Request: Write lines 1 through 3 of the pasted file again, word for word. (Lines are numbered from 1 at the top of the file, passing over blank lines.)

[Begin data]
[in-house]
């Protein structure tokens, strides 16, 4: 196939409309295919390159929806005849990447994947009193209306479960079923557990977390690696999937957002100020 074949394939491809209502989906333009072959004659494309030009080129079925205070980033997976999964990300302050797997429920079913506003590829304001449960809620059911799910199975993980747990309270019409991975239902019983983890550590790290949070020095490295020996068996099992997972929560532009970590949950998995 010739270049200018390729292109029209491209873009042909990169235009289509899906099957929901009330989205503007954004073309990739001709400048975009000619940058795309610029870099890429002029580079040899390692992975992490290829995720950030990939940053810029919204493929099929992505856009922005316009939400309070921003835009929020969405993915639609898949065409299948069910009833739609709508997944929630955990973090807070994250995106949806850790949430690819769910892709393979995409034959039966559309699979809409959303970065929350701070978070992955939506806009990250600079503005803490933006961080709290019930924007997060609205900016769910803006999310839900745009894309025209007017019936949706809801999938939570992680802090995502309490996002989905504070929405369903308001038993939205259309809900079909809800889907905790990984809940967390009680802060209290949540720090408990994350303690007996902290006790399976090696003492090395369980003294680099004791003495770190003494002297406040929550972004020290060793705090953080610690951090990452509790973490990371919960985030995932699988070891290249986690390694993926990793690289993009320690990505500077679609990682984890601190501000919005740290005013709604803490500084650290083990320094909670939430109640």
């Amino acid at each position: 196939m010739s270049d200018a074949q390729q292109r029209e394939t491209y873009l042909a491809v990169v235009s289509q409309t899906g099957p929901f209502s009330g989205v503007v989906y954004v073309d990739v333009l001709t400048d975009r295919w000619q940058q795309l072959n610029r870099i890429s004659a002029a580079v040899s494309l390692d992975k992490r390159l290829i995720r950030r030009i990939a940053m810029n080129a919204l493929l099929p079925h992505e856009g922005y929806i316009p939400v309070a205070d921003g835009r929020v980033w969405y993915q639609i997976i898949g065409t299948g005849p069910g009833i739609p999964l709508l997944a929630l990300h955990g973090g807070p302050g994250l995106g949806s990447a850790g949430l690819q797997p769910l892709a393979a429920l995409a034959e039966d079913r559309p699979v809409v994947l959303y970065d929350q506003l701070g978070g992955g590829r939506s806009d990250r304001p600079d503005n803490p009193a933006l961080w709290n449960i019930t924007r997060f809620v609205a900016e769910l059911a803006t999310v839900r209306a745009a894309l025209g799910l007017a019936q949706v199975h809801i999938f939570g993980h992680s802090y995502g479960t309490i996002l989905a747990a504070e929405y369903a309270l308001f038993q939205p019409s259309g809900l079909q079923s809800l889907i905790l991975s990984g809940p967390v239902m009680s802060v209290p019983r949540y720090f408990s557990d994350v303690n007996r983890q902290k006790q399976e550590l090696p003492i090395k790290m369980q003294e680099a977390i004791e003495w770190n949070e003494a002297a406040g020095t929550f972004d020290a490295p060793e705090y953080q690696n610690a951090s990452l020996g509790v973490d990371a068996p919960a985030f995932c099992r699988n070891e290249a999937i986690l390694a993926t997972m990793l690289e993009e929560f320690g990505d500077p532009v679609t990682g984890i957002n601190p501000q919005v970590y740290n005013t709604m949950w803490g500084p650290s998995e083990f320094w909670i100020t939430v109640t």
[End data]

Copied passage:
[in-house]
């Protein structure tokens, strides 16, 4: 196939409309295919390159929806005849990447994947009193209306479960079923557990977390690696999937957002100020 074949394939491809209502989906333009072959004659494309030009080129079925205070980033997976999964990300302050797997429920079913506003590829304001449960809620059911799910199975993980747990309270019409991975239902019983983890550590790290949070020095490295020996068996099992997972929560532009970590949950998995 010739270049200018390729292109029209491209873009042909990169235009289509899906099957929901009330989205503007954004073309990739001709400048975009000619940058795309610029870099890429002029580079040899390692992975992490290829995720950030990939940053810029919204493929099929992505856009922005316009939400309070921003835009929020969405993915639609898949065409299948069910009833739609709508997944929630955990973090807070994250995106949806850790949430690819769910892709393979995409034959039966559309699979809409959303970065929350701070978070992955939506806009990250600079503005803490933006961080709290019930924007997060609205900016769910803006999310839900745009894309025209007017019936949706809801999938939570992680802090995502309490996002989905504070929405369903308001038993939205259309809900079909809800889907905790990984809940967390009680802060209290949540720090408990994350303690007996902290006790399976090696003492090395369980003294680099004791003495770190003494002297406040929550972004020290060793705090953080610690951090990452509790973490990371919960985030995932699988070891290249986690390694993926990793690289993009320690990505500077679609990682984890601190501000919005740290005013709604803490500084650290083990320094909670939430109640």
């Amino acid at each position: 196939m010739s270049d200018a074949q390729q292109r029209e394939t491209y873009l042909a491809v990169v235009s289509q409309t899906g099957p929901f209502s009330g989205v503007v989906y954004v073309d990739v333009l001709t400048d975009r295919w000619q940058q795309l072959n610029r870099i890429s004659a002029a580079v040899s494309l390692d992975k992490r390159l290829i995720r950030r030009i990939a940053m810029n080129a919204l493929l099929p079925h992505e856009g922005y929806i316009p939400v309070a205070d921003g835009r929020v980033w969405y993915q639609i997976i898949g065409t299948g005849p069910g009833i739609p999964l709508l997944a929630l990300h955990g973090g807070p302050g994250l995106g949806s990447a850790g949430l690819q797997p769910l892709a393979a429920l995409a034959e039966d079913r559309p699979v809409v994947l959303y970065d929350q506003l701070g978070g992955g590829r939506s806009d990250r304001p600079d503005n803490p009193a933006l961080w709290n449960i019930t924007r997060f809620v609205a900016e769910l059911a803006t999310v839900r209306a745009a894309l025209g799910l007017a019936q949706v199975h809801i999938f939570g993980h992680s802090y995502g479960t309490i996002l989905a747990a504070e929405y369903a309270l308001f038993q939205p019409s259309g809900l079909q079923s809800l889907i905790l991975s990984g809940p967390v239902m009680s802060v209290p019983r949540y720090f408990s557990d994350v303690n007996r983890q902290k006790q399976e550590l090696p003492i090395k790290m369980q003294e680099a977390i004791e003495w770190n949070e003494a002297a406040g020095t929550f972004d020290a490295p060793e705090y953080q690696n610690a951090s990452l020996g509790v973490d990371a068996p919960a985030f995932c099992r699988n070891e290249a999937i986690l390694a993926t997972m990793l690289e993009e929560f320690g990505d500077p532009v679609t990682g984890i957002n601190p501000q919005v970590y740290n005013t709604m949950w803490g500084p650290s998995e083990f320094w909670i100020t939430v109640t």